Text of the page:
21/12/2018 09:42 GMT+7 Email Print Like 0

Tsuchiya Akari, a teacher for Vietnamese pre-schoolers

Tsuchiya Akari, a Japanese teacher with more than six years’ experience in teaching children, has contributed to improving the education quality of preschools in Vietnam.
Tsuchiya Akari came to Vietnam in March 2017 as a Japan International Cooperation Agency (JICA) volunteer. She has been working at Huong Sen preschool run by the Center for Women and Development for the Vietnam Women’s Union in Hanoi.

At Huong Sen preschool, Tsuchiya Akari teaches two classes with children in the age groups of 0-3 years and 3-6 years respectively. She often prepares the curriculum in Vietnamese and makes teaching tools from cost-saving materials to get the children interested in the lessons. 


Akari Tsuchiya is a skilled teacher with more than six years’ experience in Japanese preschools.


Tsuchiya Akari not only teaches preschool children but also studies Vietnamese by herself. 


She prepares the teaching curriculum in Vietnamese.


In her art class for children of the 3-6 age group.


The Japanese teacher makes teaching tools from cost-saving materials
to get the children interested in the lessons. 



A drawing lesson.


The preschool children quickly understandi the lessons with Tsuchiya Akari’s teaching skills.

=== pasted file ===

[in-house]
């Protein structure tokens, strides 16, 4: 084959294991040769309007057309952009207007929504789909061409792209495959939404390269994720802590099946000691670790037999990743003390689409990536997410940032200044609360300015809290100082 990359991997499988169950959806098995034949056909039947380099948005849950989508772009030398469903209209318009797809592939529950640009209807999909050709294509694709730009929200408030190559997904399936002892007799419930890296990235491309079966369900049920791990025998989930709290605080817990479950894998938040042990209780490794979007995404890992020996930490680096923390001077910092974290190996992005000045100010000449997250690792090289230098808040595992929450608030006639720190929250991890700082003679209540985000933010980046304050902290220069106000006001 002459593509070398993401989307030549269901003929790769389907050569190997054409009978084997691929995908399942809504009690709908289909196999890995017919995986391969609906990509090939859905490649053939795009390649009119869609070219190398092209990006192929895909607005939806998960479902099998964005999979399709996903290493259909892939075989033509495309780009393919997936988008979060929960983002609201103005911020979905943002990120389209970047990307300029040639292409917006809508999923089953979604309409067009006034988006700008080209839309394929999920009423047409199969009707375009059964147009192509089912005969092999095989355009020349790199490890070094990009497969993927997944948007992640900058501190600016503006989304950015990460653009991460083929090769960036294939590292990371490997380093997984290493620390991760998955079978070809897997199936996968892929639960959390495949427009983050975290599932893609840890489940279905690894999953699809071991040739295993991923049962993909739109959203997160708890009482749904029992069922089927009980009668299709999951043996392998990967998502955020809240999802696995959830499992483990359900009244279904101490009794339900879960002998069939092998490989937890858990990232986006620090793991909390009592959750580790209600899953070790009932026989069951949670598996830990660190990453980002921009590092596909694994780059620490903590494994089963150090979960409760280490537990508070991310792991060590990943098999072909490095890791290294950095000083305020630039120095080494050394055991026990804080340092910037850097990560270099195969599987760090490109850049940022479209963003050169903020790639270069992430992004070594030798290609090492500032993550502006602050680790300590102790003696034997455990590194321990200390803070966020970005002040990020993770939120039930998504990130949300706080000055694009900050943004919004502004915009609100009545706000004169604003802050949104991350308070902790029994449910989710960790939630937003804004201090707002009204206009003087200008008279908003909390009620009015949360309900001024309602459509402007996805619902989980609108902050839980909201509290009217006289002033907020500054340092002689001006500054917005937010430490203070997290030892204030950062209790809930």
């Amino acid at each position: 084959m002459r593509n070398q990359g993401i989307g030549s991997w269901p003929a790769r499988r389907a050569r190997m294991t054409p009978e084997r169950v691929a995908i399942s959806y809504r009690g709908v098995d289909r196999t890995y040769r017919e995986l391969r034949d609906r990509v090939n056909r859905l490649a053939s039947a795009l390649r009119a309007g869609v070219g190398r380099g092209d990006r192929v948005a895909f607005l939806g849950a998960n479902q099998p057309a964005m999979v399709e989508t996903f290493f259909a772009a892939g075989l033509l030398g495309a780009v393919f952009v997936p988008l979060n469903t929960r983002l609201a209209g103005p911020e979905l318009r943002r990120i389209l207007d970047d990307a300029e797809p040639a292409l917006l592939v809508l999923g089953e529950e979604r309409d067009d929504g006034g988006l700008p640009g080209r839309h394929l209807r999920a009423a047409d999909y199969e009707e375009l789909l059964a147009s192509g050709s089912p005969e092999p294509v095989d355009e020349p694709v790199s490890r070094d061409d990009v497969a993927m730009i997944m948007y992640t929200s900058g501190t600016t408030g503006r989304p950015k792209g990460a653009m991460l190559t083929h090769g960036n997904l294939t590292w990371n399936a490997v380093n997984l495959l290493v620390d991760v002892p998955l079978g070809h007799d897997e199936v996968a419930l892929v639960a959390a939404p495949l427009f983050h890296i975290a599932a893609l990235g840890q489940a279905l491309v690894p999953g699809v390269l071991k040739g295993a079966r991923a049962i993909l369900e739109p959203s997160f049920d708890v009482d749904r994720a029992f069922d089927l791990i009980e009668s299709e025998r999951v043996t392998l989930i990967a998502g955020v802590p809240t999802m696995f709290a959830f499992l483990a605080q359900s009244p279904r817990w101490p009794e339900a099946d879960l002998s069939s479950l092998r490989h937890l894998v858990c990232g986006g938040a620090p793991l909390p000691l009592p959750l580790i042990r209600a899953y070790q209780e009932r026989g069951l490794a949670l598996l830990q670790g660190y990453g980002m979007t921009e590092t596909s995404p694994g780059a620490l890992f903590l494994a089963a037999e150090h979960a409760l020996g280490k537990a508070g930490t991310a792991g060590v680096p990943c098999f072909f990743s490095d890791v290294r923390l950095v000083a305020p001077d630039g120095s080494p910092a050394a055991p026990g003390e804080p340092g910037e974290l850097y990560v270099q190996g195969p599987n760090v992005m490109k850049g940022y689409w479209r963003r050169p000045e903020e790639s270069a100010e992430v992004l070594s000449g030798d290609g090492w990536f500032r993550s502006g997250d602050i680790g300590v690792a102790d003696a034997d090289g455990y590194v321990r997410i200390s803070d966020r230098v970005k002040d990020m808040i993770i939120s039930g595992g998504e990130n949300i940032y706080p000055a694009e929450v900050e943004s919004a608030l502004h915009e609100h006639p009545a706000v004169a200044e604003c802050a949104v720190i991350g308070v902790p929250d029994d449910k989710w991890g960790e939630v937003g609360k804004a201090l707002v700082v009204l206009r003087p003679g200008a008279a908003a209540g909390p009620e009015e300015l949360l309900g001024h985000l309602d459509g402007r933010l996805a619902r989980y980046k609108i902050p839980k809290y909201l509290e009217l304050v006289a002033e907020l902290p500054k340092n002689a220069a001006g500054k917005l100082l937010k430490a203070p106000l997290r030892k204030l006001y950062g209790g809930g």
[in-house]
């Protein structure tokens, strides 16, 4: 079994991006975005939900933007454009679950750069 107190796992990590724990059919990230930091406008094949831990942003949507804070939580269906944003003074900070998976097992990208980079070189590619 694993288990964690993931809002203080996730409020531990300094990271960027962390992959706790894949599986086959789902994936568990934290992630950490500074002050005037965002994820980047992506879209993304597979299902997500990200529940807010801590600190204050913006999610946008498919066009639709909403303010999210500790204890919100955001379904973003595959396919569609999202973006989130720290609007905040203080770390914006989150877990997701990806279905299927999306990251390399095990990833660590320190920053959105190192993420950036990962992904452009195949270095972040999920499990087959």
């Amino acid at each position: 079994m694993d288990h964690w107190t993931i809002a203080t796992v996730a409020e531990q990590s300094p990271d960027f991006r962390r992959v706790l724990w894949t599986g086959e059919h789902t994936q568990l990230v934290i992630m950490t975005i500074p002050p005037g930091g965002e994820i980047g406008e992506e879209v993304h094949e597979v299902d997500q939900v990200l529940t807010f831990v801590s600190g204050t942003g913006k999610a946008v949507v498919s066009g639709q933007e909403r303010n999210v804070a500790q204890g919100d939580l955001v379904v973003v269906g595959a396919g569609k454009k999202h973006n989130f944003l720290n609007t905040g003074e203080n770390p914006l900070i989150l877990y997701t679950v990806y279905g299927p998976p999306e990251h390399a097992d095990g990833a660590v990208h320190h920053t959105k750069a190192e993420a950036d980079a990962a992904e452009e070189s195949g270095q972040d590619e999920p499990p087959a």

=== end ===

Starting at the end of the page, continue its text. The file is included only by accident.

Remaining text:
Tsuchiya Akari helps the students draw a fish with special ink from Japan. 


After the drawing and painting process, the “fish” are water-sprayed,
making a different color effect for the students’ paintings. 



Tsuchiya Akari and other Japanese volunteers introduce
Japan’s traditional origami paper folding art to Huong Sen preschool’s students.



Showing her origami samples. 


Tsuchiya and her students now are very close to each other. 

Tsuchiya Akari has explored interesting things while teaching children in Vietnam. She found children in Vietnam become independent at an earlier age than children in Japan. Meanwhile, Japanese children are closer to their teachers than Vietnamese children. Comparing the differences between preschool educations of the two countries, she has combined the advantages of the two teaching approaches. 

During her music and movement activities as well as art classes with children, Tsuchiya Akari has introduced Japanese games and arts to them, including Japan’s traditional origami paper folding art. After one year working in preschool education in Vietnam, Tsuchiya and her students now are very close to each other.

“Teachers in Vietnam have many things to learn from Japanese preschool education. When Tsuchiya Akari joined our staff, our preschool teachers had a chance to learn from her experience. Tsuchiya Akari does her teaching meticulously. Tsuchiya and Vietnamese teachers have exchanged ideas to seek the most suitable teaching methods for the children,” said Mai Lan Huong, manager of Huong Sen preschool.

 
Story: Ngan Ha, Song Tam Quyen – Photos: Cong Dat